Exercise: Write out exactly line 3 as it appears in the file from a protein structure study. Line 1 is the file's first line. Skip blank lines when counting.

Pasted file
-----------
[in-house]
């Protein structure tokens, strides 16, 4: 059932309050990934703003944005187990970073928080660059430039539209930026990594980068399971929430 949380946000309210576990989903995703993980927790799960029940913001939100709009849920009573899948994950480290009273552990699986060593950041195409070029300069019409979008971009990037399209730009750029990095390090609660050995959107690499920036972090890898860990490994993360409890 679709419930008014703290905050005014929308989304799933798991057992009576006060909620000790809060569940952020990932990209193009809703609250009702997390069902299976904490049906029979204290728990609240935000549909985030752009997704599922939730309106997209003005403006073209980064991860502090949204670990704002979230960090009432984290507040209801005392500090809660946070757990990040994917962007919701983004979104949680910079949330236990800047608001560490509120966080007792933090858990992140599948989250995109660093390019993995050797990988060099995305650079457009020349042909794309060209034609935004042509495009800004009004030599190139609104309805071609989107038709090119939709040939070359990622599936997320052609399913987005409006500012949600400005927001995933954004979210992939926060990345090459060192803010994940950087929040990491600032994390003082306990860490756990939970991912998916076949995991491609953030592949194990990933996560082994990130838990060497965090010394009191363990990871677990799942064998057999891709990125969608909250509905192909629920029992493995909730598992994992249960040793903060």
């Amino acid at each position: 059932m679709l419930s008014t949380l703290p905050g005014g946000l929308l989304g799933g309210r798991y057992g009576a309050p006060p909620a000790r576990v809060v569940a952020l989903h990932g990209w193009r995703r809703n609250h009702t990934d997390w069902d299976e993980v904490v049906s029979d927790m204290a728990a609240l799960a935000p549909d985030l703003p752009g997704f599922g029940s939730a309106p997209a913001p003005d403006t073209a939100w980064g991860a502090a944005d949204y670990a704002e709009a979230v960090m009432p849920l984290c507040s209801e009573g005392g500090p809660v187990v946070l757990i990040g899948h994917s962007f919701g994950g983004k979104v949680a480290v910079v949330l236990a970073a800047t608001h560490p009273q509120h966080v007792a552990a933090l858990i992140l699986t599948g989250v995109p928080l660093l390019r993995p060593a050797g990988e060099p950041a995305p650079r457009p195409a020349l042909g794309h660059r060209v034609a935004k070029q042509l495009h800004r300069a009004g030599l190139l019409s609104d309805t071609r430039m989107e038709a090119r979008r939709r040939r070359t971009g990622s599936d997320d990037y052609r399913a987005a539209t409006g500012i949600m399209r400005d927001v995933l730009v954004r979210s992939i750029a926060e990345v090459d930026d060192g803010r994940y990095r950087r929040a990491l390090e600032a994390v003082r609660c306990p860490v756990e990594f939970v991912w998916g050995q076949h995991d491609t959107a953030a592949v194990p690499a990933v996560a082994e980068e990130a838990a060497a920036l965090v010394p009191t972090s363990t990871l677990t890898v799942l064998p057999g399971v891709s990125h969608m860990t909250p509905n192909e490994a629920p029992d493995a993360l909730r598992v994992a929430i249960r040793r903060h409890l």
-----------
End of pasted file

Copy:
């Amino acid at each position: 059932m679709l419930s008014t949380l703290p905050g005014g946000l929308l989304g799933g309210r798991y057992g009576a309050p006060p909620a000790r576990v809060v569940a952020l989903h990932g990209w193009r995703r809703n609250h009702t990934d997390w069902d299976e993980v904490v049906s029979d927790m204290a728990a609240l799960a935000p549909d985030l703003p752009g997704f599922g029940s939730a309106p997209a913001p003005d403006t073209a939100w980064g991860a502090a944005d949204y670990a704002e709009a979230v960090m009432p849920l984290c507040s209801e009573g005392g500090p809660v187990v946070l757990i990040g899948h994917s962007f919701g994950g983004k979104v949680a480290v910079v949330l236990a970073a800047t608001h560490p009273q509120h966080v007792a552990a933090l858990i992140l699986t599948g989250v995109p928080l660093l390019r993995p060593a050797g990988e060099p950041a995305p650079r457009p195409a020349l042909g794309h660059r060209v034609a935004k070029q042509l495009h800004r300069a009004g030599l190139l019409s609104d309805t071609r430039m989107e038709a090119r979008r939709r040939r070359t971009g990622s599936d997320d990037y052609r399913a987005a539209t409006g500012i949600m399209r400005d927001v995933l730009v954004r979210s992939i750029a926060e990345v090459d930026d060192g803010r994940y990095r950087r929040a990491l390090e600032a994390v003082r609660c306990p860490v756990e990594f939970v991912w998916g050995q076949h995991d491609t959107a953030a592949v194990p690499a990933v996560a082994e980068e990130a838990a060497a920036l965090v010394p009191t972090s363990t990871l677990t890898v799942l064998p057999g399971v891709s990125h969608m860990t909250p509905n192909e490994a629920p029992d493995a993360l909730r598992v994992a929430i249960r040793r903060h409890l």